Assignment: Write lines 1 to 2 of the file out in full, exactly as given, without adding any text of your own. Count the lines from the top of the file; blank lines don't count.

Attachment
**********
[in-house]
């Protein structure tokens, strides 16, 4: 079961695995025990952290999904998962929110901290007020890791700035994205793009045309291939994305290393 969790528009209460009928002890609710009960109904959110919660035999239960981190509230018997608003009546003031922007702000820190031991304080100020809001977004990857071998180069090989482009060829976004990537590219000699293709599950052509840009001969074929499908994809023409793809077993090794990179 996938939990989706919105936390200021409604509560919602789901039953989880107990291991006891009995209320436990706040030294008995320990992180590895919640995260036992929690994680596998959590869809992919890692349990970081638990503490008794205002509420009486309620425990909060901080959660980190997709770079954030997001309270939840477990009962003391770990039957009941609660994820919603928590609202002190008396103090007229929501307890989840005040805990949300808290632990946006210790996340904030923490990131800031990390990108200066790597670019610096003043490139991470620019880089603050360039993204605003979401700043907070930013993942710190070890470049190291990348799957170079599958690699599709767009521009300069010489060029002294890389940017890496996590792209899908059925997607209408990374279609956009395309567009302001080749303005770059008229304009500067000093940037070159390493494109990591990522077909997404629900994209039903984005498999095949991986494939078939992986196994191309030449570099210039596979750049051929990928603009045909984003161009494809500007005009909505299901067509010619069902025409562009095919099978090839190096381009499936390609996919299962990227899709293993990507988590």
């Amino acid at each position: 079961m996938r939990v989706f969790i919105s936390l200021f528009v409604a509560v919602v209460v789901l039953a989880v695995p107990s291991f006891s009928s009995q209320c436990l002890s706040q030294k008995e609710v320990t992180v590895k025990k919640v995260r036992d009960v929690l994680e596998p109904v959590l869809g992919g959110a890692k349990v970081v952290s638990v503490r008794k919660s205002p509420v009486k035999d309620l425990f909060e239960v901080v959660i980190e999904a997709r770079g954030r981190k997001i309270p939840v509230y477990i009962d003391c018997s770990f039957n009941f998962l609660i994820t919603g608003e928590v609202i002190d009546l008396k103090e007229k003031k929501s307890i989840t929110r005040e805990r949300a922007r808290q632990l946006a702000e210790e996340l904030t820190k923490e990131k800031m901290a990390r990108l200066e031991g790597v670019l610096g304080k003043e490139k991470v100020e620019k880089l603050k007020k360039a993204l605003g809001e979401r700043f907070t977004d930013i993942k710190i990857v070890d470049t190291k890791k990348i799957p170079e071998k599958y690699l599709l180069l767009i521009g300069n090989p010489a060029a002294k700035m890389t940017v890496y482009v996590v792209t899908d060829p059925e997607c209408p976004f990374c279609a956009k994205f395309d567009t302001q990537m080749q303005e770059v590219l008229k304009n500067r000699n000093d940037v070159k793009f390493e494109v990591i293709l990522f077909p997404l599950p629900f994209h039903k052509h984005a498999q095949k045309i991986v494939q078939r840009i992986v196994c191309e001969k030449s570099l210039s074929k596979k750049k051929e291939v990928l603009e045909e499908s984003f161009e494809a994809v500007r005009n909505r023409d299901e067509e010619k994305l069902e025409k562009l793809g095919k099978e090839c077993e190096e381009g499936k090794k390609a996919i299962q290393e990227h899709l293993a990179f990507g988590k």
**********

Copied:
[in-house]
């Protein structure tokens, strides 16, 4: 079961695995025990952290999904998962929110901290007020890791700035994205793009045309291939994305290393 969790528009209460009928002890609710009960109904959110919660035999239960981190509230018997608003009546003031922007702000820190031991304080100020809001977004990857071998180069090989482009060829976004990537590219000699293709599950052509840009001969074929499908994809023409793809077993090794990179 996938939990989706919105936390200021409604509560919602789901039953989880107990291991006891009995209320436990706040030294008995320990992180590895919640995260036992929690994680596998959590869809992919890692349990970081638990503490008794205002509420009486309620425990909060901080959660980190997709770079954030997001309270939840477990009962003391770990039957009941609660994820919603928590609202002190008396103090007229929501307890989840005040805990949300808290632990946006210790996340904030923490990131800031990390990108200066790597670019610096003043490139991470620019880089603050360039993204605003979401700043907070930013993942710190070890470049190291990348799957170079599958690699599709767009521009300069010489060029002294890389940017890496996590792209899908059925997607209408990374279609956009395309567009302001080749303005770059008229304009500067000093940037070159390493494109990591990522077909997404629900994209039903984005498999095949991986494939078939992986196994191309030449570099210039596979750049051929990928603009045909984003161009494809500007005009909505299901067509010619069902025409562009095919099978090839190096381009499936390609996919299962990227899709293993990507988590």